9.

The dissenting perspectives also maintain that the same ruling applies with regard to the majority of the breadth of the belly (Siftei Cohen 48:6).

10.

The previous halachah was speaking about a slit where the flesh was not necessarily cut away. This halachah speaks about a situation where a portion of flesh was removed (Kessef Mishneh).

11.

A coin of the Talmudic era with a diameter that is a third of a handbreadth, i.e., 2.6 cm. According to Shiurei Torah.

12.

I.e., a sela is a little more than a third of a handbreadth. Hence the circumference of the cut is a handbreadth.

13.

Chullin 55b mentions a tradition that maintains that if an animal's entire skin is removed except for a portion the size of a sela, the animal is acceptable. [For from this portion, the entire skin will be regenerated (Rashi).] The Talmud continues mentioning three views, concerning where the skin must remain. Since the matter remains unresolved and we do not know which of these views should be followed, the Rambam rules that all of the different views must be respected and a portion of skin the size of a sela must remain in each place (Kessef Mishneh).

(Significantly, in his Commentary on the Mishnah (Chullin 3:2), the Rambam mentions only the view that requires skin on the backbone and not the other opinions.)

14.

This question is left unresolved by Chullin, loc. cit. Hence there is a doubt concerning the ruling.

15.

Many authorities question the Rambam's ruling. Seemingly, if the question was left unresolved by the Talmud, on what basis does the Rambam permit it?

In his Kessef Mishneh, Rav Yosef Caro offers two explanations for the Rambam's ruling:

a) As the Rambam states in Chapter 5, Halachah 3, since all the categories of trefot aside from a derusah are not mentioned explicitly in the Torah, we rule leniently concerning doubts.

b) Since the skin was removed from only one of three places mentioned, there is a multiple doubt (sefek s'feikah) involved. Perhaps the place from which the skin was removed was in fact not the vital area (for the halachah could follow one of the other views). Even if it was the vital area, perhaps the fact that the skin on the remainder of the body is intact is enough for the animal to be permitted.

In his Shulchan Aruch (Yoreh De'ah 59:1), Rav Yosef Caro quotes the Rambam's ruling. The Siftei Cohen 59:2 mentions the opinions that differ with the Rambam. The Rama adds that if the skin is removed from all three places, the animal is trefe.

16.

Nefulah is also one of the eight categories of trefot mentioned in Chapter 5, Halachah 2. The term literally means "one which fell."

17.

In his Kessef Mishneh, Rav Yosef Caro quotes Chullin 50b which states that this refers to a height of four handbreadths above the ground, for there are six handbreadths from the bottom of an animal's belly until the ground. He also cites this view in his Shulchan Aruch (Yoreh De'ah 58:1).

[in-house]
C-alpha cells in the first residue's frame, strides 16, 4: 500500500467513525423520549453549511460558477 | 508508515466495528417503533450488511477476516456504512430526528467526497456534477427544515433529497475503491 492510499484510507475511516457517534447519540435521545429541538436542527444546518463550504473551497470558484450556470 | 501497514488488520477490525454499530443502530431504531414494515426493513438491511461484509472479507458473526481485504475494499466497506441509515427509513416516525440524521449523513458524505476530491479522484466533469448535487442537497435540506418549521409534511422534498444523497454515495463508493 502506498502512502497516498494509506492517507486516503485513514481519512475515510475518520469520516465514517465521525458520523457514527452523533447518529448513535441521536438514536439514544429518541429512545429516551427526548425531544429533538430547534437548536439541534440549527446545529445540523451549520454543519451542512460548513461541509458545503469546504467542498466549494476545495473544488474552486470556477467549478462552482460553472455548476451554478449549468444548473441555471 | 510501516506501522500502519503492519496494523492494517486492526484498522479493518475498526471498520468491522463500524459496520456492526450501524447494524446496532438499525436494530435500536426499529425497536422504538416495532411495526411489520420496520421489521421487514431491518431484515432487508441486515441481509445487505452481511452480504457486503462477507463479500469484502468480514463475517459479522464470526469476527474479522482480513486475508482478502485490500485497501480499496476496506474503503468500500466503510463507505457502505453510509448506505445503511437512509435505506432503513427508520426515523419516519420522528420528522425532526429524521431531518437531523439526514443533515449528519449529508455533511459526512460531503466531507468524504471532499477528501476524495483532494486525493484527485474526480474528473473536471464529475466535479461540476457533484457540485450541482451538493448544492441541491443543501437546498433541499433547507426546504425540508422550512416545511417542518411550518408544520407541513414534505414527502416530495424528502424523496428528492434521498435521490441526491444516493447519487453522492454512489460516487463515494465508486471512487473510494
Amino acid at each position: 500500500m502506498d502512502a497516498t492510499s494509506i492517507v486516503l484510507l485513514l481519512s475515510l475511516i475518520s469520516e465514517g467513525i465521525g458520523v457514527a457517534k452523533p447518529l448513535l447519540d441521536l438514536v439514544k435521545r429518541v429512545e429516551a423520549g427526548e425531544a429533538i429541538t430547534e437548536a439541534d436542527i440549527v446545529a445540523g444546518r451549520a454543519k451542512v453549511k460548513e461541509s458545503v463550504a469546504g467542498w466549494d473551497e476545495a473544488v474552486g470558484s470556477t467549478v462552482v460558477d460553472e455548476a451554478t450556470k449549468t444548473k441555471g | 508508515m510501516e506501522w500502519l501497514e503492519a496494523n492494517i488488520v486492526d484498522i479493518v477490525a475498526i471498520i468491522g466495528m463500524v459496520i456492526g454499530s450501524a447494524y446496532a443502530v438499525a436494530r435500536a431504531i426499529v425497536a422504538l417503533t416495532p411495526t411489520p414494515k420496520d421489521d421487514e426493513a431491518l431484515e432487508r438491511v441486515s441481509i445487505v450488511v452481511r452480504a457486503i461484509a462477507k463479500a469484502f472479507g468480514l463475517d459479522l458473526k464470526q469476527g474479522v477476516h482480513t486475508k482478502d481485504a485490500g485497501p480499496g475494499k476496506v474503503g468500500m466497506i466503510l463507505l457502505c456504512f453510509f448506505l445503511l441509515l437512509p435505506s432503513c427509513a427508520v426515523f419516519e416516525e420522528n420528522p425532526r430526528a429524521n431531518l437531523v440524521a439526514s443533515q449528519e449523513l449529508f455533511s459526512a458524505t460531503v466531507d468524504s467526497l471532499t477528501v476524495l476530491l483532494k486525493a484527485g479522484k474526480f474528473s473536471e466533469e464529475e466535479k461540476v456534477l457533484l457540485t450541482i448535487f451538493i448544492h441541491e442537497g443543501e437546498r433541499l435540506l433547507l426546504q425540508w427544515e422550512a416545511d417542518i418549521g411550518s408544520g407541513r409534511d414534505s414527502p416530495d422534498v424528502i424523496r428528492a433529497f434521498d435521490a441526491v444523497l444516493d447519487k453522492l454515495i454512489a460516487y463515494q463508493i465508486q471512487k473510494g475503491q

Moreover, in both those sources, Rav Yosef Caro also quotes views that state that this law applies only when the animal fell on its own or knew that it was being pushed by others. If, however, it was pushed suddenly by others, it is considered trefe even if it fell from a lesser height.

18.

In this instance, the distance of ten handbreadths is not significant. Instead, if it was thrown with enough force to cause mortal damage, it can cause the animal to be rendered trefe.

19.

Therefore all of those organs must be inspected (Chullin 51a). The Ra'avad states that every organ that would render the animal trefe if crushed must be inspected.

The Rama (Yoreh De'ah 58:6) writes that in the present era, we are not knowledgeable with regard to conducting these examinations and an animal that falls should be permitted only if it walks, as stated in the next halachah.

20.

Walking is adequate proof that the animal was not injured by the fall to the extent that it would no longer survive. Since it walks, we assume that it is healthy and do not require an internal examination, as stated in Halachah 17. The Kessef Mishneh emphasizes that this applies only when the animal stood up on its own and then walk. If it was lifted up by others, we harbor suspicions. Similarly, he quotes authorities who maintain that it must walk in an ordinary manner. If it limps as it proceeds, an inspection is required. See Rama (Yoreh De'ah 58:6).

In his Shulchan Aruch (Yoreh De'ah 58:5), Rav Yosef Caro quotes the opinion of the Rashba who writes that even if an obvious change was seen in its organs, as long as it was able to stand and walk, we do not suspect that it has become trefe.

21.

And require an inspection.

22.

For we assume that it prepared itself and jumped in a manner that would not cause injury. The Shulchan Aruch (Yoreh De'ah 58:11) states that this applies even if the animal is not able to walk afterwards.

23.

We assume that it jumped intentionally, as explained above.

24.

We do not assume that their inner organs were crushed, because this is ordinary behavior.

25.

Chullin 51a states that we harbor suspicions, not because of the butting, but because the animal fell and we fear that it was injured by the fall.

26.

I.e., if we do not know that it fell.

27.

Otherwise, the stolen animal will not be of any benefit to them.